Priscilla Murolo

BA, Sarah Lawrence College. MA, PhD, Yale University. Special interest in US labor, women’s, and social history; author, The Common Ground of Womanhood: Class, Gender, and Working Girls’ Clubs; co-author, From the Folks Who Brought You the Weekend: A Short, Illustrated History of Labor in the United States; contributor to various encyclopedias and anthologies and to educational projects sponsored by labor and community organizations; reviewer for Journal of American History, Journal of Urban History, International Labor and Working Class History, and other historical journals; contributor and editorial associate, Radical History Review; recipient of Hewlett-Mellon grants. SLC, 1988–

Current graduate courses

Thesis Seminar in Women’s and Gender History

This yearlong course is designed for students who are writing M.A. theses in women’s and gender history. We will discuss the historiographical dimensions of thesis work; assess various research methods, interpretive models, and theories of history; and grapple with practical questions about writing and documentation. Readings include historical scholarship, theoretical works, and research guides. At critical junctures, students will also read and evaluate each others’ work.

Faculty

Previous courses

Revolutionary Women

Year

Moving from 19th-century struggles against slavery to recent uprisings against apartheid and global capitalism, this seminar explores women’s relationships to revolutions that have shaped the modern world. Although the course focuses largely on US history, we will also consider developments in Europe, Asia, Africa, Latin America, the Caribbean, and the Middle East. Topics include the revolutionary work of individuals such as Harriet Tubman, Aleksandra Kollontai, Yuri Kochiyama, Nawal El-Saadawi, Mamphela Ramphele, and Rigoberta Menchu; unsung women’s essential contributions to revolutionary movements around the globe; the ways in which revolutions have addressed—or failed to address—women’s demands for equality and self-determination; and the emergence of independent women’s movements within revolutionary contexts. Reading includes memoir, fiction, and political treatises, as well as historical scholarship.

Faculty

Revolutionary Women - Graduate

Year

Moving from 19th-century struggles against slavery to recent uprisings against apartheid and global capitalism, this seminar explores women’s relationships to revolutions that have shaped the modern world. Although the course focuses largely on US history, we will also consider developments in Europe, Asia, Africa, Latin America, the Caribbean, and the Middle East. Topics include the revolutionary work of individuals such as Harriet Tubman, Aleksandra Kollontai, Yuri Kochiyama, Nawal El-Saadawi, Mamphela Ramphele, and Rigoberta Menchu; unsung women’s essential contributions to revolutionary movements around the globe; the ways in which revolutions have addressed—or failed to address—women’s demands for equality and self-determination; and the emergence of independent women’s movements within revolutionary contexts. Reading includes memoir, fiction, and political treatises, as well as historical scholarship.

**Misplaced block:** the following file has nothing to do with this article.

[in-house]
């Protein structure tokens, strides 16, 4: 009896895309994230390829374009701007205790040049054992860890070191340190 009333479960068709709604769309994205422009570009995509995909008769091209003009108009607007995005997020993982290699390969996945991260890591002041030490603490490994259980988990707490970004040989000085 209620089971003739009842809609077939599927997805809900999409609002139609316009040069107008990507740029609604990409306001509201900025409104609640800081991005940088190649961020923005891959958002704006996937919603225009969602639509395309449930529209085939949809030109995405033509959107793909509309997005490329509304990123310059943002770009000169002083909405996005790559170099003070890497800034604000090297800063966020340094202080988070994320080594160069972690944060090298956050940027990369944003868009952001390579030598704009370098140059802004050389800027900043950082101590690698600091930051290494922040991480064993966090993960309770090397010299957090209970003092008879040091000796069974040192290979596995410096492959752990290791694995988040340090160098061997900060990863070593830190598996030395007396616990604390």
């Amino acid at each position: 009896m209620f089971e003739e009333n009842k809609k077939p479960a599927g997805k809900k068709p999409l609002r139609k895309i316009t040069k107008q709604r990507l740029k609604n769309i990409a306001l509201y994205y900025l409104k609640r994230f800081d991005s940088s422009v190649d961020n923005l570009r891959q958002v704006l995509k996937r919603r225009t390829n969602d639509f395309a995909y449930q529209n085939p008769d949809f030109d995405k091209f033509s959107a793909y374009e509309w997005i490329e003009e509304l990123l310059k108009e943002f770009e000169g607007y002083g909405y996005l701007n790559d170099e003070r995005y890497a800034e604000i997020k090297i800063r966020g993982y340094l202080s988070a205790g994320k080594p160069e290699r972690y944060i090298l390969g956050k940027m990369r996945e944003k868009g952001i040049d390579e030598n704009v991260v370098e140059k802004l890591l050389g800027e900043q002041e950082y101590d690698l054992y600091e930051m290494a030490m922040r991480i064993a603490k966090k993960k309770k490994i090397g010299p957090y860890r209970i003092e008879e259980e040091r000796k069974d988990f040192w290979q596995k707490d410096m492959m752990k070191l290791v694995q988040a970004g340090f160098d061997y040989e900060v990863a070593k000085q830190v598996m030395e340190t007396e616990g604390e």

Faculty

Thesis Seminar in Women’s and Gender History - Graduate

Year

This course is designed for students who are writing MA theses in women’s and gender history. We will discuss the historiographical dimensions of thesis work; assess various research methods, interpretive models, and theories of history; and grapple with practical questions about writing and documentation. Readings include historical scholarship, theoretical works, and research guides. At critical junctures, students will also read and evaluate each other’s work.

Faculty

The Sixties

Year

According to our national mythology, social insurgencies of the 1960s originated in the United States and pitted radical youth against the American mainstream. The real story is much more complicated. Politically speaking, “The Sixties” began in the late 1940s and extended well into the 1970s. The ferment was by no means confined to youth, and developments within the United States were following global patterns. Revolutionary movements and ideas reverberated from Asia and Africa to Europe and the Americas, and they mobilized people from virtually all walks of life. This course will situate US movements within their global contexts and will focus especially on movements inspired by revolutionary nationalism and its various permutations among activists addressing issues of colonialism, class, race, gender, and sexuality. Readings will include historical documents, as well as scholarship; we will also make ample use of music and film.

Faculty

Visions/Revisions: Issues in the History of Women and Gender

Year

This seminar surveys path-breaking studies in the history of women, gender and related subjects. Course readings, which include both theory and historiography, exemplify major trends in feminist scholarship since the 1960s—from early challenges to androcentric worldviews to the current stress on differences among women and multiple systems of dominance and subordination. Class discussions range from fundamental questions (e.g., What is feminism? Is “women” a meaningful category?) to theoretical, interpretive, and methodological debates among women’s historians. The course is designed to help advanced students of women’s history clarify research interests by assessing the work of their predecessors. MA candidates will also use the course to define thesis projects.

Faculty